here on that precipice or tree stump,
the exquisite fugitive wrote
of gillyflowers and forest
when he fled here…
But today there is no escaping,
as from a tribunal,
out of shame for history.
Clouds burst endlessly,
ferociously,
washing away all hope of peace and comfort
for you and me,
in the blue and foliage,
on green grass,
head to head…
The toadies swill their borscht,
their bellies growling.
A prominent critic approaches
who barely reaches my shoulders,
but nevertheless he pats me on them:
‘Right now you’re just how
I’ve always wanted you.
You haven’t swallowed the bait of flattery,
and on civic issues you’ve come out strong…’
In your eyes I see contempt and shame.
By his praise
I’m destroyed for you.
Don’t believe it-
I’m not that way,
I’m not that way,
I’m not that way!
I’m simply smashed to splinters,
like a raft in a flood.
That critic lies.
Don’t listen to nonsense!
He just likes the chips that fly off me,
but not me!
But you say:
‘No,
you’re just that way.
You’re not a raft,
but the pampered fruit of the age,
everyone’s favourite,
a model son…’
and your beautiful glance is unbearably cruel.

You say,
the epoch is a blood mother to me.
Could a mother maim
and break?
Like a horse,
they harnessed me with a collar,
and beat me with a whip,
grinning to boot.
But today they lavishly pass me gingerbread.
Every piece scars me
like a whip.
The raw autumn mist clings like a sucking swamp.
The toadies gloomily play dominoes.
The countryside hungers,
woods become scarce,
yet cosmonauts are flying to the heavens!
I’ve impoverished you even more terribly-
I’ve impoverished you with my soul.
Forgive me, that I promised you so much.

1961
Translated by Albert C. Todd and James Ragan

Assignation

No, No! Believe me!
I’ve come to the wrong place!
I’ve made a god-awful mistake! Even the glass
in my hand’s an accident,
and so’s the gauze glance
of the woman who runs the joint.
‘Let’s dance, huh?
You’re pale…
Didn’t get enough sleep? ‘
And I feel like there’s no place
to hide, but say, anyway, in a rush
‘I’ll go get dressed…
No, no…it’s just
that I ended up out of bounds…’
And later, trailing me as I leave:
‘This is where booze gets you…
What do you mean, ‘not here’? Right here! Right here every time!
You bug everybody, and you’re so satisfied
with yourself, Zhenichka,
you’ve got a problem.’
I shove the frost of my hands
down my pockets, and the streets around are snow,
deep snow. I dive into a cab. Buddy, kick this thing! Behind
the Falcon
there’s a room. They’re supposed to be waiting for me there.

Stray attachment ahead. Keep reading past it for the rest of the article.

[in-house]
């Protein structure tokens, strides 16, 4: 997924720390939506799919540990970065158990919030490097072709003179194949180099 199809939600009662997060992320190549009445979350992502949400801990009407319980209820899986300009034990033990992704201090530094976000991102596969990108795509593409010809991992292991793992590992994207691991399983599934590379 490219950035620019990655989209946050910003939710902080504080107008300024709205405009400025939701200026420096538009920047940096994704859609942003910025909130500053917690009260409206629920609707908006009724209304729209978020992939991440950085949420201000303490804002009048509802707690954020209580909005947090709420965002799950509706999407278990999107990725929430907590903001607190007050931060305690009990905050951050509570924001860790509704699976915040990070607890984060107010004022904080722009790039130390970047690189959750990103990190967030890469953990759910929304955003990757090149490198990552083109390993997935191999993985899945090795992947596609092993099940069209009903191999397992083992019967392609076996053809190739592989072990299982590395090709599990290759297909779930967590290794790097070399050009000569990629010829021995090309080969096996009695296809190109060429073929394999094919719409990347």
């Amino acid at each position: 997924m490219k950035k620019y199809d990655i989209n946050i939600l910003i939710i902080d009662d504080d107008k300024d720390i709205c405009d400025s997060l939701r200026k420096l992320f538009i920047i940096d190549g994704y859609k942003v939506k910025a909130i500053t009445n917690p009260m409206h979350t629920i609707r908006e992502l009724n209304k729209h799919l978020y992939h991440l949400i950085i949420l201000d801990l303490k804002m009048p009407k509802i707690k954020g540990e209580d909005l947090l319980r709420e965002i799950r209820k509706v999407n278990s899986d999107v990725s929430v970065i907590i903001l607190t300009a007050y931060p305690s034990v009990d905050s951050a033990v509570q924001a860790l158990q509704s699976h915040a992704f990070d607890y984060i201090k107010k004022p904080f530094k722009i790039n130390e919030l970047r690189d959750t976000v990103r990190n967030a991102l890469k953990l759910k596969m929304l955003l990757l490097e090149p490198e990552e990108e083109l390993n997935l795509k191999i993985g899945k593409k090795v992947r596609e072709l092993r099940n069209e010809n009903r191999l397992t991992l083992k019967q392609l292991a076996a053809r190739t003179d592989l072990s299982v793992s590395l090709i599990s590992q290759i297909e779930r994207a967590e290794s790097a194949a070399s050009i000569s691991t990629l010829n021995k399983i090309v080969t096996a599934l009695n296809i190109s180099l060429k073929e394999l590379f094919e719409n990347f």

She opens the door,
but what the hell’s wrong with her?
Why the crazy look?
‘It’s almost five o’clock.
You sure you couldn’t have come a little later?
Well, forget it. Come on in. Where else could you go now? ‘
Shall I explode
with a laugh
or maybe with tears?
I tell you I was scribbling doggerel,
but I got lost someplace.
I hide from the eyes. Wavering I move backwards:
‘No, no! Believe me! I’ve come to the wrong place! ‘
Once again the night,
once again snow
and somebody’s insolent song,
and somebody’s clean, pure laughter.
I could do with a cigarette.
In the blizzard Pushkin’s demons flash past,
and their contemptuous, buck-toothed grin
scares me to death.
And the kiosks,
and the drugstores,
and the social security offices
scare me just as much…
No, no! Believe me! I’ve ended up
in the wrong place again…
It’s horrible to live
and even more horrible
not to live…
Ach, this being homeless
like the Wandering Jew…Lord! Now I’ve gotten myself
into the wrong century,
wrong epoch,
geologic era,
wrong number.
The wrong place again.
I’m wrong.
I’ve got it wrong…
I go, slouching my shoulders as I’d do
if I’d lost some bet,
and ah, I know it…everybody knows it…
I can’t pay off.

1959
Translated by James Dickey with Anthony Kahn

Fury

They tell me, shaking their heads:
‘You should be kinder… You are somehow-furious.’
I used to be kind. It didn’t last long.
Life was breaking me hitting me in the teeth.
I lived like a silly puppy.
They would hit me- and again I would turn the other cheek.
I’d wag my tail of complacency,
and then, to make me furious,
someone chopped it off with a single blow.
And now I will tell you about fury,
about that fury with which you go to a party
and make polite conversation
while dropping sugar into your tea with tongs.
And when you offer me more tea
I’m not bored- I merely study you.
I submissively drink my tea from the saucer,
and, hiding my claws, stretch out my hand.
And I’ll tell you something else about fury.
When before the meeting they whisper:
‘Give it up…
You’re young, better you write,
don’t jump into a fight for a while…’
Like hell I’ll give in!